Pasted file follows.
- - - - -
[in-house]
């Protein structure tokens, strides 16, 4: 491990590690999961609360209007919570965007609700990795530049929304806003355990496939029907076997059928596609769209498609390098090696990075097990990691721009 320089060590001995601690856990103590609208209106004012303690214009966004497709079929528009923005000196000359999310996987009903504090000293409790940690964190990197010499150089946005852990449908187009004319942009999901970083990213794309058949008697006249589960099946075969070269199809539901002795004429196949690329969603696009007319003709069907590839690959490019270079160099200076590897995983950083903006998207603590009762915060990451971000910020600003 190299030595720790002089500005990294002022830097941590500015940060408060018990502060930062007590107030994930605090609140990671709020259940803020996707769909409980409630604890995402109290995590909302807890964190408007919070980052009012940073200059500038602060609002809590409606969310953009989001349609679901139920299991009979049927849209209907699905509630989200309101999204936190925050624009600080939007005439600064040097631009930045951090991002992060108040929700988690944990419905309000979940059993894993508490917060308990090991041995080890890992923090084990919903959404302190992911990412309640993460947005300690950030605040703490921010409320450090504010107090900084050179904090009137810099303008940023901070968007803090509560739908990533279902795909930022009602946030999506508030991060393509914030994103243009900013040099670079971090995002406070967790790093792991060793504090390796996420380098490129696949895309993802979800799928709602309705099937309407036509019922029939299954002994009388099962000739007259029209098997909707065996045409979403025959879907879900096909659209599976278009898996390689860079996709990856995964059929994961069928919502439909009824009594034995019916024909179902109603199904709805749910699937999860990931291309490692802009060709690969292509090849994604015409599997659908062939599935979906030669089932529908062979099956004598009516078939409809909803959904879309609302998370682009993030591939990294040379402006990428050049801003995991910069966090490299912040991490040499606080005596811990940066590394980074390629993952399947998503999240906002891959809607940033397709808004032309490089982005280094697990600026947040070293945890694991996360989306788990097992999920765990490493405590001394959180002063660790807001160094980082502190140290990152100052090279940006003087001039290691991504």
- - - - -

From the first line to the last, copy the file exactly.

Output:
[in-house]
């Protein structure tokens, strides 16, 4: 491990590690999961609360209007919570965007609700990795530049929304806003355990496939029907076997059928596609769209498609390098090696990075097990990691721009 320089060590001995601690856990103590609208209106004012303690214009966004497709079929528009923005000196000359999310996987009903504090000293409790940690964190990197010499150089946005852990449908187009004319942009999901970083990213794309058949008697006249589960099946075969070269199809539901002795004429196949690329969603696009007319003709069907590839690959490019270079160099200076590897995983950083903006998207603590009762915060990451971000910020600003 190299030595720790002089500005990294002022830097941590500015940060408060018990502060930062007590107030994930605090609140990671709020259940803020996707769909409980409630604890995402109290995590909302807890964190408007919070980052009012940073200059500038602060609002809590409606969310953009989001349609679901139920299991009979049927849209209907699905509630989200309101999204936190925050624009600080939007005439600064040097631009930045951090991002992060108040929700988690944990419905309000979940059993894993508490917060308990090991041995080890890992923090084990919903959404302190992911990412309640993460947005300690950030605040703490921010409320450090504010107090900084050179904090009137810099303008940023901070968007803090509560739908990533279902795909930022009602946030999506508030991060393509914030994103243009900013040099670079971090995002406070967790790093792991060793504090390796996420380098490129696949895309993802979800799928709602309705099937309407036509019922029939299954002994009388099962000739007259029209098997909707065996045409979403025959879907879900096909659209599976278009898996390689860079996709990856995964059929994961069928919502439909009824009594034995019916024909179902109603199904709805749910699937999860990931291309490692802009060709690969292509090849994604015409599997659908062939599935979906030669089932529908062979099956004598009516078939409809909803959904879309609302998370682009993030591939990294040379402006990428050049801003995991910069966090490299912040991490040499606080005596811990940066590394980074390629993952399947998503999240906002891959809607940033397709808004032309490089982005280094697990600026947040070293945890694991996360989306788990097992999920765990490493405590001394959180002063660790807001160094980082502190140290990152100052090279940006003087001039290691991504």